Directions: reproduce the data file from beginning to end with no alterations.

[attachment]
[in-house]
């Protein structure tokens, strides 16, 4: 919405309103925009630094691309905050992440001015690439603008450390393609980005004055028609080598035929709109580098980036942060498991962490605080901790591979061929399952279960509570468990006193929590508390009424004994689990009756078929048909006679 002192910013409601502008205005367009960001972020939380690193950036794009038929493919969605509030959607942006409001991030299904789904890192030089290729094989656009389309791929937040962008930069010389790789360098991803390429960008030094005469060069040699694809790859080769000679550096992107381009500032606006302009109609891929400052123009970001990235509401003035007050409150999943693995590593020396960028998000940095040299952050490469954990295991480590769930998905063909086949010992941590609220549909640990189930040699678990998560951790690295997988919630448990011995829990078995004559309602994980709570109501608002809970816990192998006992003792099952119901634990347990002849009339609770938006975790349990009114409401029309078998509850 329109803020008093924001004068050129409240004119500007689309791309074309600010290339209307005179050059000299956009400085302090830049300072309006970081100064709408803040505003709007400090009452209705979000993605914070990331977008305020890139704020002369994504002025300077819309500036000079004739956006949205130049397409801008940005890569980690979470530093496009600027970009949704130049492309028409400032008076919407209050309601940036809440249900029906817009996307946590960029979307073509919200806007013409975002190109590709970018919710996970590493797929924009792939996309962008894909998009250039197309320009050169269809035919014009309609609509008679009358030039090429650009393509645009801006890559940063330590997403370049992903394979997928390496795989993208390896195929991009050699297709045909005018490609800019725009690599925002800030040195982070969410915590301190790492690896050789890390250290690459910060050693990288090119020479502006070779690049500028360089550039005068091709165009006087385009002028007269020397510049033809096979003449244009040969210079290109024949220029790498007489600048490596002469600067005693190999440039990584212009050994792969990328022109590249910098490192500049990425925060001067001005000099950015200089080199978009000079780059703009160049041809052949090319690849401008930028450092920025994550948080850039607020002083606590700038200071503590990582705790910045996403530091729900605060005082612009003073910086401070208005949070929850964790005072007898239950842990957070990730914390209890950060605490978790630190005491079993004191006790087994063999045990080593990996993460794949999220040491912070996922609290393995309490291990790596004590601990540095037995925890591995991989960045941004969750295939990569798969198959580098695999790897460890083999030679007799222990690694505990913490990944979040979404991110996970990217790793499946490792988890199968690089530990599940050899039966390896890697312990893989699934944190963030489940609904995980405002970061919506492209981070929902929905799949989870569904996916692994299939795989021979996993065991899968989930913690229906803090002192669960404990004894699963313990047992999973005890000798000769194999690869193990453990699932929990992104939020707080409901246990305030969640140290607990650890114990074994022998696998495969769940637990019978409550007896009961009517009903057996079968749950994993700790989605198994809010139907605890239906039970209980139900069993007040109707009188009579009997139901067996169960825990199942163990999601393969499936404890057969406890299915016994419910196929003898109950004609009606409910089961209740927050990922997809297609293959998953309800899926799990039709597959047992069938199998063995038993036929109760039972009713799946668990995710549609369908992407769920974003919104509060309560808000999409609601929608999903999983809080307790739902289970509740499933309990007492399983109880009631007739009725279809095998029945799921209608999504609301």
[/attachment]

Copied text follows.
[in-house]
């Protein structure tokens, strides 16, 4: 919405309103925009630094691309905050992440001015690439603008450390393609980005004055028609080598035929709109580098980036942060498991962490605080901790591979061929399952279960509570468990006193929590508390009424004994689990009756078929048909006679 002192910013409601502008205005367009960001972020939380690193950036794009038929493919969605509030959607942006409001991030299904789904890192030089290729094989656009389309791929937040962008930069010389790789360098991803390429960008030094005469060069040699694809790859080769000679550096992107381009500032606006302009109609891929400052123009970001990235509401003035007050409150999943693995590593020396960028998000940095040299952050490469954990295991480590769930998905063909086949010992941590609220549909640990189930040699678990998560951790690295997988919630448990011995829990078995004559309602994980709570109501608002809970816990192998006992003792099952119901634990347990002849009339609770938006975790349990009114409401029309078998509850 329109803020008093924001004068050129409240004119500007689309791309074309600010290339209307005179050059000299956009400085302090830049300072309006970081100064709408803040505003709007400090009452209705979000993605914070990331977008305020890139704020002369994504002025300077819309500036000079004739956006949205130049397409801008940005890569980690979470530093496009600027970009949704130049492309028409400032008076919407209050309601940036809440249900029906817009996307946590960029979307073509919200806007013409975002190109590709970018919710996970590493797929924009792939996309962008894909998009250039197309320009050169269809035919014009309609609509008679009358030039090429650009393509645009801006890559940063330590997403370049992903394979997928390496795989993208390896195929991009050699297709045909005018490609800019725009690599925002800030040195982070969410915590301190790492690896050789890390250290690459910060050693990288090119020479502006070779690049500028360089550039005068091709165009006087385009002028007269020397510049033809096979003449244009040969210079290109024949220029790498007489600048490596002469600067005693190999440039990584212009050994792969990328022109590249910098490192500049990425925060001067001005000099950015200089080199978009000079780059703009160049041809052949090319690849401008930028450092920025994550948080850039607020002083606590700038200071503590990582705790910045996403530091729900605060005082612009003073910086401070208005949070929850964790005072007898239950842990957070990730914390209890950060605490978790630190005491079993004191006790087994063999045990080593990996993460794949999220040491912070996922609290393995309490291990790596004590601990540095037995925890591995991989960045941004969750295939990569798969198959580098695999790897460890083999030679007799222990690694505990913490990944979040979404991110996970990217790793499946490792988890199968690089530990599940050899039966390896890697312990893989699934944190963030489940609904995980405002970061919506492209981070929902929905799949989870569904996916692994299939795989021979996993065991899968989930913690229906803090002192669960404990004894699963313990047992999973005890000798000769194999690869193990453990699932929990992104939020707080409901246990305030969640140290607990650890114990074994022998696998495969769940637990019978409550007896009961009517009903057996079968749950994993700790989605198994809010139907605890239906039970209980139900069993007040109707009188009579009997139901067996169960825990199942163990999601393969499936404890057969406890299915016994419910196929003898109950004609009606409910089961209740927050990922997809297609293959998953309800899926799990039709597959047992069938199998063995038993036929109760039972009713799946668990995710549609369908992407769920974003919104509060309560808000999409609601929608999903999983809080307790739902289970509740499933309990007492399983109880009631007739009725279809095998029945799921209608999504609301």